Five African countries spend over $1 billion a year on surveillance


Despite under-funding basic services such as health care and education, governments in Nigeria, Ghana, Morococo, Malawi, and Zambia collectively spend over $1 billion a year on digital surveillance technologies supplied by companies in the US, UK, China, the EU, and Israel. Nigeria alone spends $12 per citizen annually. The African states, each of which has its own distinct surveillance profile, also use their surveillance technology to spy on, harass, and arrest opposition politicians, journalists, and peaceful activists. A new report that studies over 2,400 records of procurement contracts for these five countries finds chilling effects on democracy and long-term psychological and physical harm to the individuals who were unjustly targeted. Similar research in Egypt, Ethiopia, Algeria, and Tunisia had to be discontinued due to security risks for the researchers.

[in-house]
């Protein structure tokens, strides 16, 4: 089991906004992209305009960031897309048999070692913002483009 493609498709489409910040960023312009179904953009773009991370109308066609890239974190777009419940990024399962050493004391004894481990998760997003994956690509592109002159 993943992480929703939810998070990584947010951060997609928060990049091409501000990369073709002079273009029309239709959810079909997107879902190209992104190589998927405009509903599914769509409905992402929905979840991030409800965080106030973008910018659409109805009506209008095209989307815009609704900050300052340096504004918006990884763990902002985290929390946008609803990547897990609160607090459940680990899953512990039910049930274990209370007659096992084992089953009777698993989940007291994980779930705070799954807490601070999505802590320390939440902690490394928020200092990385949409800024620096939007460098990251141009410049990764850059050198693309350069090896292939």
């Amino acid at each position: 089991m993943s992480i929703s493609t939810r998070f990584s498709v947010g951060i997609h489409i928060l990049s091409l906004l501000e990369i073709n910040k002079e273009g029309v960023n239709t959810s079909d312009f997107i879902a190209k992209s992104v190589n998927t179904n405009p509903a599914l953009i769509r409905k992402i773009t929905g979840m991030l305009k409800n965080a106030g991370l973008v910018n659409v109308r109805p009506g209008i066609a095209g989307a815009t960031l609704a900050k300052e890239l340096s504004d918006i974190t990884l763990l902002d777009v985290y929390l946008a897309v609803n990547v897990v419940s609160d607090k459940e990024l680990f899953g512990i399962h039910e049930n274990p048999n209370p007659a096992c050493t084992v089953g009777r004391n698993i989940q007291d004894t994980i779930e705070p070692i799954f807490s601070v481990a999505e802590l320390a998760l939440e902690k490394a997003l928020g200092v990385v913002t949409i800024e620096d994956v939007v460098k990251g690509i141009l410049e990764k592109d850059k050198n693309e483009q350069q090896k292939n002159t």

Publication: The Conversation
Writer: Tony Roberts

See more examples